The first part of the book leads us through Dr. Boskailo's experience of the Bosnian war, the ordeal of the concentration camps, his healing and defiant triumph. This defiant triumph of the human spirit is very characteristic of Bosnia itself, best expressed by the famous Bosnian proverb putting a limit to human irresponsibility: You can do whatever you want, but not as long as you want to. The second part is about Boskailo's approach to psychotherapy, grief and loss work, and "integration" as he calls it. It is a much necessary reminder for all in the helping professions that success in treatment is not just decrease of symptoms, but restoring the individual to a state of mind that is closest to the one before the trauma, with the trauma "integrated" into the person's life. This conceptualization reminds me of the great American thinker and scholar of mythology Joseph Campbell, who said that the dragon you swallow gives you its power. This book leads me to conclude that just as the individual heals and integrates by restoration to a state before the trauma, the same must be true for communities and countries. This is not only a roadmap to the individual's integration, but also to Bosnia's integration, which still suffers under apartheid and ethnic divisions. Also, the need to come to terms with one's losses applies to institutions too--the UN and EU in particular lost their moral compass in Bosnia. The crisis in the EU did not start in Greece, but in Bosnia, with the betrayal of "Never Again."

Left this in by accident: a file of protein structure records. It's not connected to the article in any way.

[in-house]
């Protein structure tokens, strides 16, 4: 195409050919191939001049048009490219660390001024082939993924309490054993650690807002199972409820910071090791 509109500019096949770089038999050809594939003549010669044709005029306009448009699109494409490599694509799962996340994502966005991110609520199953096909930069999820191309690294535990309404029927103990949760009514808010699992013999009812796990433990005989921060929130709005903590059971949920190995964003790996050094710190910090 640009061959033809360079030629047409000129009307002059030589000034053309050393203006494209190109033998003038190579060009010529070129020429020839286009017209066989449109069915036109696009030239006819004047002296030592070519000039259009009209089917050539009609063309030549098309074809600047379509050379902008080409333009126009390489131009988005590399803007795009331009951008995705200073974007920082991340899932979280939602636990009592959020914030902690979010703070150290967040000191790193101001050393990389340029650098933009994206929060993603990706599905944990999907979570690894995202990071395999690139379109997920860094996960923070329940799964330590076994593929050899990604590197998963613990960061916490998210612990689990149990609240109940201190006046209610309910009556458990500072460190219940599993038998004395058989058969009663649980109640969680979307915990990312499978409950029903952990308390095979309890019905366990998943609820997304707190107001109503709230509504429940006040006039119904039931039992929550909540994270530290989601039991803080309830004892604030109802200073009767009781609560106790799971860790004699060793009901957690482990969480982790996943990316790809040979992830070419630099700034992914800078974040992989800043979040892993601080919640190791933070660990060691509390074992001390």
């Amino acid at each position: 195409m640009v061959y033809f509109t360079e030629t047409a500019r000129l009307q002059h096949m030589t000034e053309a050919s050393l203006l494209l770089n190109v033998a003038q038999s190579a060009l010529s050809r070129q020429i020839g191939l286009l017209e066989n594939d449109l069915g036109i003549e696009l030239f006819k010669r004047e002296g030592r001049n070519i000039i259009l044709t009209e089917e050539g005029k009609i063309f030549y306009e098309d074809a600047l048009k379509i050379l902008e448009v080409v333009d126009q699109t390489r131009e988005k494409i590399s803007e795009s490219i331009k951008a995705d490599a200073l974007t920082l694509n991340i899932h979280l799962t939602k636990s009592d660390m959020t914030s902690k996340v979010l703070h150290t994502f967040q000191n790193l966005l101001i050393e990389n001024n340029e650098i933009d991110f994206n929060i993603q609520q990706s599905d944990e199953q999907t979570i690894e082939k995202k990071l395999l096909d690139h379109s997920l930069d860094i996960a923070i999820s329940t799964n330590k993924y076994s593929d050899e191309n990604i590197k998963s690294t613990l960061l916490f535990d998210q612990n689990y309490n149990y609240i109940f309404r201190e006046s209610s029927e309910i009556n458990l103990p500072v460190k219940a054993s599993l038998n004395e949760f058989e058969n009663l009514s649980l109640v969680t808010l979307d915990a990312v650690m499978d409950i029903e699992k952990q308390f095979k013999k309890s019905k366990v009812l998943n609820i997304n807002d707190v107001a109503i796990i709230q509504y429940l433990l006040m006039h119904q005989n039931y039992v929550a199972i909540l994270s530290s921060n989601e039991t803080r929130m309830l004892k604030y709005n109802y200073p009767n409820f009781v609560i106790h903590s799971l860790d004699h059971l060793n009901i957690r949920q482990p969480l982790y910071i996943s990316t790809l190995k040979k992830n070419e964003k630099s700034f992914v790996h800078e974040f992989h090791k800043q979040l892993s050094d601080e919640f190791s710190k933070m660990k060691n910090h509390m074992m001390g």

Roumen Bezergianov, author of "Character Education with Chess"
This firsthand account deals with the struggles during and in the aftermath of such horror and how one's puts their life back together. There are many examples as the subject chooses to treat those affected by terror/PTSD and then how to deal with the aftermath of survivorship. Great interplay between the author and the subject and their personal journey through this dark chapter in human history. I would highly recommend this book to medical professionals who deal with such tragedy, military medical personnel dealing with the wounded and tortured in POW camps and those interested in history. It is tragic in many places but there are areas of hope as well.
Overall, high ratings as the book is well written and the author is able to take you right there with their visual imagery.
Most recent customer reviews
Thank you Dr. B.
The first part of the book leaves a reader completely breathless, as one...Read more
It is good for everyone to see how easy it is for someone's life to go from idyllic to horror, as many in...Read more